The (currently dismantled) ventilation system using convection to circulate cool air from beneath the church through ventilation holes under the pews is an ingenious, environmentally sustainable and possibly unique system of temperature modification that is worthy of further study.
SHR Criteria f)
St Anne's Church contains a rare ventilation system using convection to circulate cool air from beneath the church through ventilation holes into boxes hidden under the pews (where drawstrings could be pulled to allow the air to circulate into the church). This ingenious, environmentally sustainable and possibly unique system of temperature modification has been dismantled, however all the parts are stored on site and capable of reinstatement, or study. The church more generally is of local significance for being a fine building of relatively monumental scale within the Waverley area.
SHR Criteria g)
St Anne's Church represents a fine example of the Interwar Romanesque style of architecture, which was commonly used in the design of Catholic churches throughout New South Wales in the 1920s and 1930s. It has been described as a "nobly scaled design" (Apperly, 1989, 196) and as "perhaps the highlight of ecclesiastical architecture in interwar Sydney" (Metcalfe, 1997, 66). The church's representative significance is enhanced by its positioning as the key element in a church-school precinct of buildings.
Integrity/Intactness: The church is substantially intact in exterior and interior fabric although there have been many minor changes to the interior in recent years including carpeting, removing the altar rail, relocating altar gates and baptistry font, and dismantling the ventilation system. Many of the items that have been removed are being stored underneath the church.
Assessment criteria: Items are assessed against the PDF State Heritage Register (SHR) Criteria to determine the level of significance. Refer to the Listings below for the level of statutory protection.

Procedures /Exemptions

Section of actDescriptionTitleCommentsAction date
57(2)Exemption to allow workHeritage Act - Site Specific Exemptions Works and activities with a current and valid development consent issued by Waverley Council for Development Application number LD869/03 in accordance with the recommendations of the Heritage Council Approval Committee meeting of 4 February 2004. May 26 2006
57(2)Exemption to allow workStandard Exemptions SCHEDULE OF STANDARD EXEMPTIONS
Notice of Order Under Section 57 (2) of the Heritage Act 1977

I, the Minister for Planning, pursuant to subsection 57(2) of the Heritage Act 1977, on the recommendation of the Heritage Council of New South Wales, do by this Order:

1. revoke the Schedule of Exemptions to subsection 57(1) of the Heritage Act made under subsection 57(2) and published in the Government Gazette on 22 February 2008; and

2. grant standard exemptions from subsection 57(1) of the Heritage Act 1977, described in the Schedule attached.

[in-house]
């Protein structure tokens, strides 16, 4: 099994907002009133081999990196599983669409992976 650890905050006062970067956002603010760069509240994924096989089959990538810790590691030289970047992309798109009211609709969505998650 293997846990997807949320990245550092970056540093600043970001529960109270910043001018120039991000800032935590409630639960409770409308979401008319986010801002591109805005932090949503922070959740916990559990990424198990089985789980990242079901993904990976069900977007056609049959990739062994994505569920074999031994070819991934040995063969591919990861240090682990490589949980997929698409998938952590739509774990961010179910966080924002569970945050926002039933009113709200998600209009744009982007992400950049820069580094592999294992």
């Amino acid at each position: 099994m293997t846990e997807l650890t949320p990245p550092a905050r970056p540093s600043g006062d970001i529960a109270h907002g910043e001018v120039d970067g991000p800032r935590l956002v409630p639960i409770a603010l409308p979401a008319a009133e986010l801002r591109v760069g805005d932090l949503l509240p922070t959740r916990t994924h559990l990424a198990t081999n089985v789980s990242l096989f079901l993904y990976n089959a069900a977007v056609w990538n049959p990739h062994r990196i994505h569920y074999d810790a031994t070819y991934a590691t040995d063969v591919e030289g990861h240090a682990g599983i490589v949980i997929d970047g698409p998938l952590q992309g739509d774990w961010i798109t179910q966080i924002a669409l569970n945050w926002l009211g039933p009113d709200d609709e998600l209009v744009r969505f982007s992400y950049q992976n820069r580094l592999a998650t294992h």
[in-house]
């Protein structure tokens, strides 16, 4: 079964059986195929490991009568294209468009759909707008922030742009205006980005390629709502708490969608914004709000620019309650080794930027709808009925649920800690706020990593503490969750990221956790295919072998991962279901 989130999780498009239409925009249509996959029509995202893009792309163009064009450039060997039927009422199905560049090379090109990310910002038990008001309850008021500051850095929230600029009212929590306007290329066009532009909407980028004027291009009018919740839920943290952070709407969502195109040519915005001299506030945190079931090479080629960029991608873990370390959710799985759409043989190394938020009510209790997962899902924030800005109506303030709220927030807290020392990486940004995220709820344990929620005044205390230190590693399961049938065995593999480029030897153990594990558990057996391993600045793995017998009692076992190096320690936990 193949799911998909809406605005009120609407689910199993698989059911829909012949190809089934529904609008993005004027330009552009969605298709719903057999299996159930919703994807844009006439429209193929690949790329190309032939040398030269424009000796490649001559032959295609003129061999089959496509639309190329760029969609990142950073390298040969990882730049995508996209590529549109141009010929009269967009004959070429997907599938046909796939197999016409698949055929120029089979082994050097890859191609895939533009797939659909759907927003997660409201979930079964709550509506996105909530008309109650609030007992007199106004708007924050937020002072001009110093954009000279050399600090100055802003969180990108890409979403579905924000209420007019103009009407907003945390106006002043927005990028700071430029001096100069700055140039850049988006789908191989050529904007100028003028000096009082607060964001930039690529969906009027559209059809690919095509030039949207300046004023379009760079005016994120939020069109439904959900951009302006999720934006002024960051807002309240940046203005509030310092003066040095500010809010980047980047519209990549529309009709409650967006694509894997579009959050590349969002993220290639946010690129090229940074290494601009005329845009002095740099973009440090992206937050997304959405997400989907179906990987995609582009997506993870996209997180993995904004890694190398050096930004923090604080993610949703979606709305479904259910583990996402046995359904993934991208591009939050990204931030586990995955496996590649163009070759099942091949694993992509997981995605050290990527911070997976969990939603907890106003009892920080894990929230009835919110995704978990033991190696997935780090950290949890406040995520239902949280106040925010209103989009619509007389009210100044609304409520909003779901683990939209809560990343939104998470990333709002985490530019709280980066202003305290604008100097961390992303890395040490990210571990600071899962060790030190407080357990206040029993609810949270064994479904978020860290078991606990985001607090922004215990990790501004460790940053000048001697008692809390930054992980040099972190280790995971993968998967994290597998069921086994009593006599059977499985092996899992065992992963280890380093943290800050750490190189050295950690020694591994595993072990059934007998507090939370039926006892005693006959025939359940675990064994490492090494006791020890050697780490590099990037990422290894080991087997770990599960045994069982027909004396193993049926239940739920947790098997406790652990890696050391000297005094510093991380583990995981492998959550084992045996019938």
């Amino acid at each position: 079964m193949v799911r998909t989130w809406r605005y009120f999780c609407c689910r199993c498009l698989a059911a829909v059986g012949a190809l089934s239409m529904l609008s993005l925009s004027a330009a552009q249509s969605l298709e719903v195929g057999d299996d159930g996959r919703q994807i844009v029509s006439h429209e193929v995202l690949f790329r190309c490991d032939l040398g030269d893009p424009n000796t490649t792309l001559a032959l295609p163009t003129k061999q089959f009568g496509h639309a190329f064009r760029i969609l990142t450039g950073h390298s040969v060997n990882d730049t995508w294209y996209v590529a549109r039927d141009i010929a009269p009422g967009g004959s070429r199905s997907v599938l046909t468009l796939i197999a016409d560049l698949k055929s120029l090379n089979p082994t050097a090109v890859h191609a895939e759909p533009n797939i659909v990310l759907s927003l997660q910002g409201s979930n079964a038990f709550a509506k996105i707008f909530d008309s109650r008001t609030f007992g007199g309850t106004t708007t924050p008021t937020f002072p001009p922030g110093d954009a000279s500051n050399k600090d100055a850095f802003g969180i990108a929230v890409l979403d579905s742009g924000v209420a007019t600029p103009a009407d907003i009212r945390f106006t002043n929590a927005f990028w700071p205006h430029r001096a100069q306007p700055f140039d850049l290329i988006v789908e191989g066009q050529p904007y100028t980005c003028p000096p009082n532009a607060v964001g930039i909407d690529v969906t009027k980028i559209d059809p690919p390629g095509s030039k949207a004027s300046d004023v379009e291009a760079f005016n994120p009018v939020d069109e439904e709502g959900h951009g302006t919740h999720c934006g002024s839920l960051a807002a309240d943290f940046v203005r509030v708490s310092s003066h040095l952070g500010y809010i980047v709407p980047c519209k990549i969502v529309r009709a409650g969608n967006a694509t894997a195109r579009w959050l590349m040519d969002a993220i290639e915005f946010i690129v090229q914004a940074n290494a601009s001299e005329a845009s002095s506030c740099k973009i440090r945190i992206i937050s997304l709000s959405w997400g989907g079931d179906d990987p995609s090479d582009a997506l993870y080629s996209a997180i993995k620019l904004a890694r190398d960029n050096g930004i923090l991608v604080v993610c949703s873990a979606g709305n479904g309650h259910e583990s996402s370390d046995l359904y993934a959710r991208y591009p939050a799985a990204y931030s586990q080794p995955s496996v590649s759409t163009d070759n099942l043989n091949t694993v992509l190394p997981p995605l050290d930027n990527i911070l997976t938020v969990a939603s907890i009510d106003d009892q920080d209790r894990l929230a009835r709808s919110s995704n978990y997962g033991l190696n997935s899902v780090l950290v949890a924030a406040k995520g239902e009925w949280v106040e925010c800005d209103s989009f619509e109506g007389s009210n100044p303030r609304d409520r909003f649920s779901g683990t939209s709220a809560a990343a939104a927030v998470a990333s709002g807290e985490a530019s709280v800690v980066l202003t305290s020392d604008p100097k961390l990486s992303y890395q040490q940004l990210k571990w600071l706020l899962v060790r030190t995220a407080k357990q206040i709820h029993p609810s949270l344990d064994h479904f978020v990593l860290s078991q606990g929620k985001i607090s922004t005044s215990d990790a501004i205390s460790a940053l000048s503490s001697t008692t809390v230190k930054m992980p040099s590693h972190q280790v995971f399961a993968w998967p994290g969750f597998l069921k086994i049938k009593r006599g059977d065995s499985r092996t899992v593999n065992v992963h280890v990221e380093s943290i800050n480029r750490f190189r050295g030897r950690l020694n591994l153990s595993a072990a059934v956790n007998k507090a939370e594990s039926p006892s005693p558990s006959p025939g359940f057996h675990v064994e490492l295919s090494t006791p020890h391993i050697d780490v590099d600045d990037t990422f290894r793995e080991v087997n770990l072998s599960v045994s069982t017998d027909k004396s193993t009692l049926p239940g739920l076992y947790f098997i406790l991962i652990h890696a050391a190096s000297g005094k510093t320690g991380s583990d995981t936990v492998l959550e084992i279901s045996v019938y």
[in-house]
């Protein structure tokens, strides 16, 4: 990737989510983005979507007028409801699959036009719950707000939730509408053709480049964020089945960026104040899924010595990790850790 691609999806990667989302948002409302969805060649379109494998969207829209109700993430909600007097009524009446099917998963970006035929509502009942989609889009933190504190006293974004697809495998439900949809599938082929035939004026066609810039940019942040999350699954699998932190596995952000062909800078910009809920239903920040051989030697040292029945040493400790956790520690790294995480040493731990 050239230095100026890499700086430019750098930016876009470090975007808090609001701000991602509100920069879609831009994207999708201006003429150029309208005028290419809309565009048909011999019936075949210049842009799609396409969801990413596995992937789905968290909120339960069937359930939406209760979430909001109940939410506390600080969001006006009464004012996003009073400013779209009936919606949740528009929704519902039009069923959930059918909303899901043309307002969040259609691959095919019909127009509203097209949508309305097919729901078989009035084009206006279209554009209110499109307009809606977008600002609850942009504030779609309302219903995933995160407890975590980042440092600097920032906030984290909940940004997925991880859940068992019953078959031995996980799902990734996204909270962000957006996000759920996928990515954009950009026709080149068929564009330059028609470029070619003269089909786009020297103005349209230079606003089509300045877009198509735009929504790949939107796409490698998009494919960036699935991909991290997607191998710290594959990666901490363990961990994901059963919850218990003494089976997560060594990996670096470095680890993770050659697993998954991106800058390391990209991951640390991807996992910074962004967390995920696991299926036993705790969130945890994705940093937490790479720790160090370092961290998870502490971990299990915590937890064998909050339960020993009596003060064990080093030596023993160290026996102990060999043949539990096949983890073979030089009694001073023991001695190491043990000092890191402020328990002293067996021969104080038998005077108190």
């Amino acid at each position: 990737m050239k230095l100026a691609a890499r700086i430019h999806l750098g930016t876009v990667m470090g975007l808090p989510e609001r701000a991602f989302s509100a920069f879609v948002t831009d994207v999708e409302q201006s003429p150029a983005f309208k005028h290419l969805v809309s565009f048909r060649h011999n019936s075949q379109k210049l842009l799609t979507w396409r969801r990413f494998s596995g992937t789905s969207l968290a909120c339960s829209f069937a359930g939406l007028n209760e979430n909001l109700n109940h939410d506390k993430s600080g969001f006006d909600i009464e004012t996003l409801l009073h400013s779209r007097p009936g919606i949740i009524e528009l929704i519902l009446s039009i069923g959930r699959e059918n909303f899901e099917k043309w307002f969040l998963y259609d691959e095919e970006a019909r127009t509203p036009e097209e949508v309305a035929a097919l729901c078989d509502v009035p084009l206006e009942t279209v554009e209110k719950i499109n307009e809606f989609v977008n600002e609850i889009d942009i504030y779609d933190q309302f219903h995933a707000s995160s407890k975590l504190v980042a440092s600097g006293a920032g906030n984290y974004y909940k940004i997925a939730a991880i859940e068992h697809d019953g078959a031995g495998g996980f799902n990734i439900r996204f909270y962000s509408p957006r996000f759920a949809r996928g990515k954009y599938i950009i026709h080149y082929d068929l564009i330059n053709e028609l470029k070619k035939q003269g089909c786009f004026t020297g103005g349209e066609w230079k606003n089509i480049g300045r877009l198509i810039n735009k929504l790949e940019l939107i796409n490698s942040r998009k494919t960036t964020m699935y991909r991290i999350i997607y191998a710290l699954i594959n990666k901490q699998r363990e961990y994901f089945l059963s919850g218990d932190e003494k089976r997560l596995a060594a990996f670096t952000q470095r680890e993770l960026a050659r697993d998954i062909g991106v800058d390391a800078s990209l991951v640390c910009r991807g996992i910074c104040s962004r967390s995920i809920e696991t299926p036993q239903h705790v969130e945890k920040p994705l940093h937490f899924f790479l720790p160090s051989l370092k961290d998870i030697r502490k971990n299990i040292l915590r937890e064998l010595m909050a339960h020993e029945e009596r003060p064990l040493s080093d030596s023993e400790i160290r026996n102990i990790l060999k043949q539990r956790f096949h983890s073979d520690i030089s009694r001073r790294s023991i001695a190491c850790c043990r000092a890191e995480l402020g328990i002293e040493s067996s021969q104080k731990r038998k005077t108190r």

Minister for Planning
Sydney, 11 July 2008

To view the schedule click on the Standard Exemptions for Works Requiring Heritage Council Approval link below.
Sep 5 2008

PDF Standard exemptions for works requiring Heritage Council approval


Heritage ListingListing TitleListing NumberGazette DateGazette NumberGazette Page
Heritage Act - State Heritage Register 0170626 May 06 683216
Local Environmental Plan  12 Jun 96   
Heritage studyWaverley Heritage Study by Perumal Murphy Pty Ltd 01 Jan 89   
National Trust of Australia register Saint Anne's Shrine 24 Aug 99   
Royal Australian Institute of Architects register  30 Mar 79   

References, internet links & images

TypeAuthorYearTitleInternet Links
Written 2004"The Church of Babel", The Bondi View Dec 2003-Jan 2004
Written 1936Architecture, March
Written 1935Building Magazine, January
Written  St Annes Bondi Beach 1925-1985
WrittenAn Architectural Competition and its Conduct1933Building Magazine, June
WrittenApperly, Richard, Robert Irving and Peter Reynalds1989A Pictorial Guide to Identifying Australian Architecture
WrittenInterview with parishioners and Jacqui Goddard from the National Trust2003"Renovation row at St Annes" Religion Report, Radio National
WrittenKildea, Syd2004Letter to Waverley Council re ventilation system at St Annes Shrine
WrittenMalcolm Brown2003Why some of the congregation hate this turbulent priest's guts (SMH 27/10/03)
WrittenMax Dupain Photographs of St Annes Shrine (not stated)
WrittenMetcalf, Andrew1997Architecture in Transition, The Sulman Award 1932-1996
WrittenNational Trust of Australia (NSW)1999Classification Card
WrittenOriginal drawings for St Annes Shrine by Fowell and McConnel1935RAIA Sulman Award Collection, PXD319 Vol 1 ft 6a-d
WrittenPerumal Murphy Pty Limited1989Waverley Heritage Study
WrittenWaverely Council1999Heritage listing for St Annes Shrine

Note: internet links may be to web pages, documents or images.

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Data source

The information for this entry comes from the following source:
Name: Heritage Office
Database number: 5055014
File number: H97/01007